It’s a recurring task in software development to forecast the amount of time something will take. There are Roadmap Meetings, Sprint Planning Meetings or even the spontaneous estimates you must provide in the hallway. All of them require you to pull out your divining rod and predict the future.
Imagine you are asked how long it will take to create an applicatio which responds with the word
four whenever somebody enters the number
4 . it is dead simple, it will take about four seconds:
#!/bin/bash echo "four"
There you go, a simple application that will always respond with the word
four when you pass
4 as a parameter.
But it is pretty obvious there is more we need to take care of. What if somebody passed
5 as parameter? Should the application respond with
four as well? I think you can guess the answer: No.
The reason why estimates on software projects are so complicated is, they are the opposite of your normal planning habits. As a human being we tend to plan for the happy path. That’s why we assume everything will be fine, start to gamble or do only have the basic insurances for our health and housing.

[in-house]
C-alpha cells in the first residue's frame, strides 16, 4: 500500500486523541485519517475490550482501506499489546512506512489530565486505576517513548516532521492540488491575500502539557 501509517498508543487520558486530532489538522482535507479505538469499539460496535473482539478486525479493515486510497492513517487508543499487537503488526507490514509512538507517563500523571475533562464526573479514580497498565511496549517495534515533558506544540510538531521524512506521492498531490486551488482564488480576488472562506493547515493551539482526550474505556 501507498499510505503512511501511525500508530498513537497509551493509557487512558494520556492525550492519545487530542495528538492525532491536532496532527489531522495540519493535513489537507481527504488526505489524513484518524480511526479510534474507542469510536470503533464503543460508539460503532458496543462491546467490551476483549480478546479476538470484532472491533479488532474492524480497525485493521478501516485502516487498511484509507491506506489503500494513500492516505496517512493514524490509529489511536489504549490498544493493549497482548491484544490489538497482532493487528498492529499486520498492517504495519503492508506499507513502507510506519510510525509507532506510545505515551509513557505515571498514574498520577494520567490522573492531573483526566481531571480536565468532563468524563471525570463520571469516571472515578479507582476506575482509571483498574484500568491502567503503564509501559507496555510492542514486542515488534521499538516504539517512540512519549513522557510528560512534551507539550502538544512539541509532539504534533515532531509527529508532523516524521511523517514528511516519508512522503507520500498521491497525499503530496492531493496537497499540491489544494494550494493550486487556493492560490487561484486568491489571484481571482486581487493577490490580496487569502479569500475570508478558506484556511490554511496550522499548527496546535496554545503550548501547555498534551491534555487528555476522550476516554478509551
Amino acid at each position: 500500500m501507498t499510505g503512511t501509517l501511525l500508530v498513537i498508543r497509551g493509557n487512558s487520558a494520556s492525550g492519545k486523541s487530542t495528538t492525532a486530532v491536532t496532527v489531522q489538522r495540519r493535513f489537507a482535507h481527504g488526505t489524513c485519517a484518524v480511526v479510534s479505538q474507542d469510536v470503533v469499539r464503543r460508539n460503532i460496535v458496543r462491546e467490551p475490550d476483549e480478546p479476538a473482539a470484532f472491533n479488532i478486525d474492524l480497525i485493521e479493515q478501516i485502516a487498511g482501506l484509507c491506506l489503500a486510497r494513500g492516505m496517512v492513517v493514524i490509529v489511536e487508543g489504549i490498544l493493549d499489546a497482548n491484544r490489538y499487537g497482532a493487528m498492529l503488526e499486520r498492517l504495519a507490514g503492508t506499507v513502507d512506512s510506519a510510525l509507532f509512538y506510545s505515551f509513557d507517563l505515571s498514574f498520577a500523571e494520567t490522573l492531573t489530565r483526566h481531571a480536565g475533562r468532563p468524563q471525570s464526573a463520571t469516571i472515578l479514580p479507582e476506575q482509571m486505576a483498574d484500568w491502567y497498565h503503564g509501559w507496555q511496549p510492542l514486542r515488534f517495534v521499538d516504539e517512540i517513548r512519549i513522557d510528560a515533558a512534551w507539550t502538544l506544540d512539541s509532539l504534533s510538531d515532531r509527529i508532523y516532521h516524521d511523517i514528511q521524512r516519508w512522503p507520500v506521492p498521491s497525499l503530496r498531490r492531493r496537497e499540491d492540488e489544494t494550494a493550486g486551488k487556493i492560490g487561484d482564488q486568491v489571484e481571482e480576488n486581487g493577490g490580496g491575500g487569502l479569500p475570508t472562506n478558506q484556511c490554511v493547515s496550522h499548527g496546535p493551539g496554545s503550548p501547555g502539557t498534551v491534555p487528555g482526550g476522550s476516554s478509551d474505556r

But there are obstacles which will cross your happy path. To plan project timings always comes down to forecast possible obstacles on your way to the end zone and how this delay will affect your happy path.
Take Scrum for example: During the Sprint Planning Meeting the team commits itself to the tasks for an iteration of most often two weeks. The length of two weeks is not chosen randomly nor because
2 is a beautiful number. It is because two weeks are enough time to start, finish, and deploy something and it’s a time window you feel comfortable to predict possible obstacles within. What could possibly go wrong, right?
The longer your iterations are, the more can go wrong. The more can go wrong and the less accurate your predictions will be.
You can find plenty of frameworks and tools to provision your AWS resources. Some of them do a great job for a specific purpose, others are more generic. Nevertheless, I do prefer to use native CloudFormation templates as much as possible.605 words, posted on May 1
The more projects you work on, the more streamlined your tooling gets. Hopefully. Various services using different languages have different tooling requirements, of course. A sweet Makefile can be the entry to a unified tooling interface.263 words, posted on April 30
With AWS AppSync, it’s easy to run your own serverless GraphQL service API. Thanks to Velocity Mapping Templates, DynamoDB, and AWS Lambda your can aim for an architecture without any maintenance at all.280 words, posted on April 7